The Strad Issue: January 2014
Description: A recording that brings out the neo-Classical side of the composer’s character
Musicians: Mandelring Quartet, Gunter Teuffel (viola)
Composer: Mendelssohn

This is another fine release (the fourth volume) in the Mandelring Quartet’s ongoing survey of Mendelssohn’s chamber music for strings, one that points up the supreme challenges of Mendelssohn interpretation. This is music in which the players should above all exalt, and in the case of the B flat major Quintet’s opening movement, surf the rolling tide of the composer’s exuberant imagination. Hausmusik (Virgin/EMI/Warner) captures this special quality in no.1 and in no.2 the Guarneri Quartet and Pinchas Zukerman (RCA, incredibly still awaiting transfer to CD) remain unsurpassed.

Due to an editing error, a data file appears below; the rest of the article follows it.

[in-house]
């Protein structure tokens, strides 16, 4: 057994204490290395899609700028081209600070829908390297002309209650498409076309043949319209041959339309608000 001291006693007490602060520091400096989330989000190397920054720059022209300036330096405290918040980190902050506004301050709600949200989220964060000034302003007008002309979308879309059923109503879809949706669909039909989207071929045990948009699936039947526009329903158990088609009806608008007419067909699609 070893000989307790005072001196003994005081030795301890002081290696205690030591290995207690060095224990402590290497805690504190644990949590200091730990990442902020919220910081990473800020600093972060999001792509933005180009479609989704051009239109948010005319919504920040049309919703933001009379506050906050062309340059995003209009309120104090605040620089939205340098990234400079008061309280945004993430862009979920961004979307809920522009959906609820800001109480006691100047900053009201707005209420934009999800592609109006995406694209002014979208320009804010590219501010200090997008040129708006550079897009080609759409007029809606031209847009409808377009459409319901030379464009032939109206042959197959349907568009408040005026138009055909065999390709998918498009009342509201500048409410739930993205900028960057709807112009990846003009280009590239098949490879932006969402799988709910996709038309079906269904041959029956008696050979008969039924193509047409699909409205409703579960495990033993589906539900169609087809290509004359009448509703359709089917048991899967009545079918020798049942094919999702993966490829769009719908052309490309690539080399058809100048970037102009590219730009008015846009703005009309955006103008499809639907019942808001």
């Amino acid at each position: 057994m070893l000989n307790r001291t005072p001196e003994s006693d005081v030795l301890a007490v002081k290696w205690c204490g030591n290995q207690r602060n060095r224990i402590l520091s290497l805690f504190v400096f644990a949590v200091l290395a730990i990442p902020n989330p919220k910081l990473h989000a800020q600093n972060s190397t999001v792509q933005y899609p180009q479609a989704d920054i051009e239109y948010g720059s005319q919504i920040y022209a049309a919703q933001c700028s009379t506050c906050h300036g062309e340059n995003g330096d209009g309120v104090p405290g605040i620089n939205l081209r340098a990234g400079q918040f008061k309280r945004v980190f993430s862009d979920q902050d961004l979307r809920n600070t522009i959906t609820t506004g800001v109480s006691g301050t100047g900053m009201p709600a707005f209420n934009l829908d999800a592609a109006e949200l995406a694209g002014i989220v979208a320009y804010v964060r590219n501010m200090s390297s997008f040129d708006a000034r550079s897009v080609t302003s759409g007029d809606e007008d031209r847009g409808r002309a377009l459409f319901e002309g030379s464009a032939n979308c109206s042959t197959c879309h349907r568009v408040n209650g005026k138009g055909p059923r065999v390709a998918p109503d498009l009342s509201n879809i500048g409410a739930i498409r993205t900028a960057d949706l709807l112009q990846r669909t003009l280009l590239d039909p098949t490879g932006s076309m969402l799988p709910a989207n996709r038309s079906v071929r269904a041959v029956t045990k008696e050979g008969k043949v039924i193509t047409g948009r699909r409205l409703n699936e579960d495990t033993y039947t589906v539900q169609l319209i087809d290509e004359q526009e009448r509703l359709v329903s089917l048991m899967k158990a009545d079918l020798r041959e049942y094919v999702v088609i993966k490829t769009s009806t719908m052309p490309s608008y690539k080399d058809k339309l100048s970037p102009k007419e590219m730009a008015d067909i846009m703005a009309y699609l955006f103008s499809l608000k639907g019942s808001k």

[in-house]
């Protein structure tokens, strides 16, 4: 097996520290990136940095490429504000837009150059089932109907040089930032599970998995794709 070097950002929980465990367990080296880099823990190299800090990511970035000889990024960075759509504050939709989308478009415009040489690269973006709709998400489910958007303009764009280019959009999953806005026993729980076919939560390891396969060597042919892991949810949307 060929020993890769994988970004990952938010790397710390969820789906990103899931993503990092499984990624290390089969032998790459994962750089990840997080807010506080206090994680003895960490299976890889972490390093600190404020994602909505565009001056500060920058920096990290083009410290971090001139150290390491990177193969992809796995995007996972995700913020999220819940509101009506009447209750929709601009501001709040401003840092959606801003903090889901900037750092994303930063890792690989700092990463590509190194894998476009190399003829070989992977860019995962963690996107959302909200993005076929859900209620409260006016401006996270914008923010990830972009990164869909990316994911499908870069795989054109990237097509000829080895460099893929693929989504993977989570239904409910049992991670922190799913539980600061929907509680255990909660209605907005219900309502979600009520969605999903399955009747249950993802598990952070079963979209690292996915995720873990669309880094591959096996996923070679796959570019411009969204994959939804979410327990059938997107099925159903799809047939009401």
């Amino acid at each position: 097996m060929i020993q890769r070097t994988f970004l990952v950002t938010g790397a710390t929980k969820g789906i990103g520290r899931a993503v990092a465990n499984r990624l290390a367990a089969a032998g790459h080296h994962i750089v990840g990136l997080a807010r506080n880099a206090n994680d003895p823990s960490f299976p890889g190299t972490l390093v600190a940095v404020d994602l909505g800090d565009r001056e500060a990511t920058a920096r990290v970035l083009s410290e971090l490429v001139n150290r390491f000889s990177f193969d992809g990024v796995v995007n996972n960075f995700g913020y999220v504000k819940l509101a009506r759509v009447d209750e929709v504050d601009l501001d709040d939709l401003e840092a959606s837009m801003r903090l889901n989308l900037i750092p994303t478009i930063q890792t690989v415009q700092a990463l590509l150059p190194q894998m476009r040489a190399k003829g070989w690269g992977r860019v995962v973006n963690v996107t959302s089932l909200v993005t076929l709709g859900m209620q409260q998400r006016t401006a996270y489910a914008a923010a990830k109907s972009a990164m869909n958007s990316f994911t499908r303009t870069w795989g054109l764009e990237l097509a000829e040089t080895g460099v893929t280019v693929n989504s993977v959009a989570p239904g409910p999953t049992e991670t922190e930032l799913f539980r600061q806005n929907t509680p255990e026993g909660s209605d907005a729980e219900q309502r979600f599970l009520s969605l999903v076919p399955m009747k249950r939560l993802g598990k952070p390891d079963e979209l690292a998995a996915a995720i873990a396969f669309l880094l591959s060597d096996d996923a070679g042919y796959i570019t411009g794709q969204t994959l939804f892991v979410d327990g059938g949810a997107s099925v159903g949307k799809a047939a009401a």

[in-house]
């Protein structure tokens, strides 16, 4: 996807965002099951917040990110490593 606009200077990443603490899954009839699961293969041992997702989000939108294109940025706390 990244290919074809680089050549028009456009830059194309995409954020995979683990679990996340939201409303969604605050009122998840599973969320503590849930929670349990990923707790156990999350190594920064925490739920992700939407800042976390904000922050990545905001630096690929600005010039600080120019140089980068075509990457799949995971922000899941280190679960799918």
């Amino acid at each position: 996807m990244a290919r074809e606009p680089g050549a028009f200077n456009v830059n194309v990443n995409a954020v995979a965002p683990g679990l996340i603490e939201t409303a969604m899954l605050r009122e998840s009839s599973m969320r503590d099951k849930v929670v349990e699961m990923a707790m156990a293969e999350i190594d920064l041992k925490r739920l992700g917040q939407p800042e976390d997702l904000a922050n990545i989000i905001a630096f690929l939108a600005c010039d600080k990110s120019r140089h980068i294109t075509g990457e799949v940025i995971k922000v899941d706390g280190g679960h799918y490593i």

By comparison, the Mandelring Quartet and Gunter Teuffel emphasise the composer’s exhilarating, neo-Classical thought patterns in a manner reminiscent of the Melos Quartet’s virtuoso 1970s cycle for Deutsche Grammophon. These are precision-engineered performances, which delight in the composer’s Mozartian deftness and structural seamlessness rather than indulge his propensity for Romantic emotional narrative. They create the ideal sound world – transparent, light-textured, immaculately balanced, nimbly articulated – and sustain remarkably pure intonation and precise ensemble throughout. They also generate a great deal of excitement during the composer’s characteristically busy development and codetta sections, most notably in the finale of no.2, which is dispatched with great flair and élan. All I miss is a sense of the music truly relaxing when the scurrying stops.

Julian Haylock